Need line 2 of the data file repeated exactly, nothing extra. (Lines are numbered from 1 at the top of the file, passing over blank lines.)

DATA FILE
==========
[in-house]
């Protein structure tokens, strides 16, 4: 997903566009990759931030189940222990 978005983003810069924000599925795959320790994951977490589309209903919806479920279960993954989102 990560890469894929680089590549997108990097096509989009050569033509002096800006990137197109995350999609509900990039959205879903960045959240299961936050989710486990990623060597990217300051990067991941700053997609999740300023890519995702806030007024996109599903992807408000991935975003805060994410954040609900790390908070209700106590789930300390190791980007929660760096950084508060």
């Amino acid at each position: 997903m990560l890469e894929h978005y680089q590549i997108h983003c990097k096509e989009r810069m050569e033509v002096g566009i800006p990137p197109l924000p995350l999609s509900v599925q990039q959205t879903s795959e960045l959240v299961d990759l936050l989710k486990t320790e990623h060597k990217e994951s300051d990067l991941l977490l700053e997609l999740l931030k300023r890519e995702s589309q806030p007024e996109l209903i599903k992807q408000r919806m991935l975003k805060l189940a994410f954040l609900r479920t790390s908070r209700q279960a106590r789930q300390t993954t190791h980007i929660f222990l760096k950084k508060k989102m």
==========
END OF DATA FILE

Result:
């Protein structure tokens, strides 16, 4: 997903566009990759931030189940222990 978005983003810069924000599925795959320790994951977490589309209903919806479920279960993954989102 990560890469894929680089590549997108990097096509989009050569033509002096800006990137197109995350999609509900990039959205879903960045959240299961936050989710486990990623060597990217300051990067991941700053997609999740300023890519995702806030007024996109599903992807408000991935975003805060994410954040609900790390908070209700106590789930300390190791980007929660760096950084508060």